If your kid was one of the millions of children in the U.S. who doesn't have access to a morning meal at home, but was able to get a free, hearty breakfast each day at school, you'd probably be pretty upset if someone wanted to take it away from them.
For millions of children across the country, their hunger became a little less burdensome by an Obama-era program known as the Community Eligibility Provision (CEP), a piece of the The Healthy, Hunger-Free Kids Act, which aimed to make school meals free for all students in high-poverty districts, even those whose families didn’t qualify for free or reduced-price meals.Since it began in 2010, a record number of school-age children have relied on these meals for nourishment during the school day.
A study by the Food Research and Action Center (FRAC) shows the CEP has made huge strides for food-insecure families. Consecutively for the last six years, more low-income children than ever before are receiving free breakfasts. To date, an estimated 12 million children from low-income families are eating breakfast at school, which is an increase of 50 percent from 10 years ago.
And sadly, some legislators want to do away with these programs.
While free food is a wonderful incentive for low-income students, there’s often a stigma associated with receiving it. Embarrassment at being singled out as "poor" may be the reason some low-income families don’t participate in the program (or turn in their applications) to begin with. That’s why the CEP made perfect sense. In high areas of poverty, all students, regardless of their family income, would qualify for free meals.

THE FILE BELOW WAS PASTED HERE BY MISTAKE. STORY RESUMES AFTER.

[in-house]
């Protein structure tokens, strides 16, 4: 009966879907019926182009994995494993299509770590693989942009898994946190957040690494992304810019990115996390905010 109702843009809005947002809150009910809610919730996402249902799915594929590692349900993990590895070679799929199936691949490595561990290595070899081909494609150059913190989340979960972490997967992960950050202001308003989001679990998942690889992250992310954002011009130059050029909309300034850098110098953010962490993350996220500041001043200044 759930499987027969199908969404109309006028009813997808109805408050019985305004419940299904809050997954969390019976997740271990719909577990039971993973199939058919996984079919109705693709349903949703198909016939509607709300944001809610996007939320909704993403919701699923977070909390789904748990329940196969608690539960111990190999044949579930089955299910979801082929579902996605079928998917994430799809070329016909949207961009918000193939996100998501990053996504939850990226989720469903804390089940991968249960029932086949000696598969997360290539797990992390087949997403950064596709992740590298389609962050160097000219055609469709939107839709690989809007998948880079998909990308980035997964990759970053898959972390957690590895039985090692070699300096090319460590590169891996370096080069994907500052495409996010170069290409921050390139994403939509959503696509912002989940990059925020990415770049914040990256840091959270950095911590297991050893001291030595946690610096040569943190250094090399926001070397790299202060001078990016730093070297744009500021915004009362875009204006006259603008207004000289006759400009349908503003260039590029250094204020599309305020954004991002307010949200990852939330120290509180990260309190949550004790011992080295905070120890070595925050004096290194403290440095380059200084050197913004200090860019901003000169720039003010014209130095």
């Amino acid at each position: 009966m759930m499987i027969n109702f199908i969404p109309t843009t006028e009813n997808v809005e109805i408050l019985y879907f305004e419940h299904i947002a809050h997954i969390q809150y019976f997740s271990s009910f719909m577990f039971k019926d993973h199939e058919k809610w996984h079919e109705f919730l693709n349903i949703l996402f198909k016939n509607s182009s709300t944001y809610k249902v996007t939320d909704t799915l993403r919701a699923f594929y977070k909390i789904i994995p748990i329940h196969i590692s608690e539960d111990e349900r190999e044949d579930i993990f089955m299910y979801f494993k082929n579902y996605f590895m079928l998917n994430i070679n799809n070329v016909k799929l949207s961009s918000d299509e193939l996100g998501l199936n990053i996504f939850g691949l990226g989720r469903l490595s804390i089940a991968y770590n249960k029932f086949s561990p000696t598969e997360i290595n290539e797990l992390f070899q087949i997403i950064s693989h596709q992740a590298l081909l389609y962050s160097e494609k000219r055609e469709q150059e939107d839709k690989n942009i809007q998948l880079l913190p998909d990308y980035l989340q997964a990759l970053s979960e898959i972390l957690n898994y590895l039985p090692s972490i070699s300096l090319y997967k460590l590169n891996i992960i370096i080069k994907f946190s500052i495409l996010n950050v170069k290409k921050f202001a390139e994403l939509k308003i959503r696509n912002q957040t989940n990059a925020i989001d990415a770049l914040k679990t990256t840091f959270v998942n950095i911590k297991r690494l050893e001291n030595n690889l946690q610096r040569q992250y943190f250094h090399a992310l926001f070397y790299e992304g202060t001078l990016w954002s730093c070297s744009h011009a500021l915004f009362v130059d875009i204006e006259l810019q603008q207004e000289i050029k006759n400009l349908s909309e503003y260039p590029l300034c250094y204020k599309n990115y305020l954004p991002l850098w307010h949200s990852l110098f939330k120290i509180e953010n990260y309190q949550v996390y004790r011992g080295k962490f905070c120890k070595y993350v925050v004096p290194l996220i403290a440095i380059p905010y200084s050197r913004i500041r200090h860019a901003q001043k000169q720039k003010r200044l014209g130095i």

Six of the 10 states that rely heaviest on the School Breakfast Program to provide nutrition for eligible students are red states. In West Virginia, 84 out of 100 kids eat free school breakfast. Now, the same constituents who were in favor of this new administration may find their children are negatively impacted by it.
In fact, of the top 10 states using the CEP, six are predominately red states that overwhelmingly voted for Trump, including Tennessee, Kentucky and Arkansas. Now, the same constituents who were in favor of this new administration may find their children are negatively impacted by it.
It is unclear if or when changes may happen to the CEP just yet, but FRAC and many families that rely on the School Breakfast Program—which ultimately exists to help children succeed—hope for the sake of hungry kids that it will remain intact.